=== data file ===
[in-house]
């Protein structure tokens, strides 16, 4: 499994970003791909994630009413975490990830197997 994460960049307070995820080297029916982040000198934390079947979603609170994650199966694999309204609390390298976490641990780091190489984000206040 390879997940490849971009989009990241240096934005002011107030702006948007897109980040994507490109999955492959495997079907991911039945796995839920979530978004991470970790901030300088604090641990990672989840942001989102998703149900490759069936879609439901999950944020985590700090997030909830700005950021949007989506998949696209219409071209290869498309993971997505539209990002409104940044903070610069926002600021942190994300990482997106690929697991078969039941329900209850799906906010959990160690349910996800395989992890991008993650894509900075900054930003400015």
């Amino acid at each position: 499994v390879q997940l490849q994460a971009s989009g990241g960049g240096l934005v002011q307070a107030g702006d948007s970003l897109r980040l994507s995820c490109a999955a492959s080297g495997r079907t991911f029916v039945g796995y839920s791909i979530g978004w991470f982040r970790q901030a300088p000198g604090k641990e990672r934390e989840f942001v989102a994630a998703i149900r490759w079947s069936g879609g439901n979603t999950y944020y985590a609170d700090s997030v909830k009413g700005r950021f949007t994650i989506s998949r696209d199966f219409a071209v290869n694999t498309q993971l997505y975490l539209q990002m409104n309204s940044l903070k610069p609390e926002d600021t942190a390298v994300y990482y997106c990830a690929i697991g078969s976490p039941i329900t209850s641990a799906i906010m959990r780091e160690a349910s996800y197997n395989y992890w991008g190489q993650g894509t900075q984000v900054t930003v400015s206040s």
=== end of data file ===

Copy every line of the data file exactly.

[in-house]
């Protein structure tokens, strides 16, 4: 499994970003791909994630009413975490990830197997 994460960049307070995820080297029916982040000198934390079947979603609170994650199966694999309204609390390298976490641990780091190489984000206040 390879997940490849971009989009990241240096934005002011107030702006948007897109980040994507490109999955492959495997079907991911039945796995839920979530978004991470970790901030300088604090641990990672989840942001989102998703149900490759069936879609439901999950944020985590700090997030909830700005950021949007989506998949696209219409071209290869498309993971997505539209990002409104940044903070610069926002600021942190994300990482997106690929697991078969039941329900209850799906906010959990160690349910996800395989992890991008993650894509900075900054930003400015």
């Amino acid at each position: 499994v390879q997940l490849q994460a971009s989009g990241g960049g240096l934005v002011q307070a107030g702006d948007s970003l897109r980040l994507s995820c490109a999955a492959s080297g495997r079907t991911f029916v039945g796995y839920s791909i979530g978004w991470f982040r970790q901030a300088p000198g604090k641990e990672r934390e989840f942001v989102a994630a998703i149900r490759w079947s069936g879609g439901n979603t999950y944020y985590a609170d700090s997030v909830k009413g700005r950021f949007t994650i989506s998949r696209d199966f219409a071209v290869n694999t498309q993971l997505y975490l539209q990002m409104n309204s940044l903070k610069p609390e926002d600021t942190a390298v994300y990482y997106c990830a690929i697991g078969s976490p039941i329900t209850s641990a799906i906010m959990r780091e160690a349910s996800y197997n395989y992890w991008g190489q993650g894509t900075q984000v900054t930003v400015s206040s």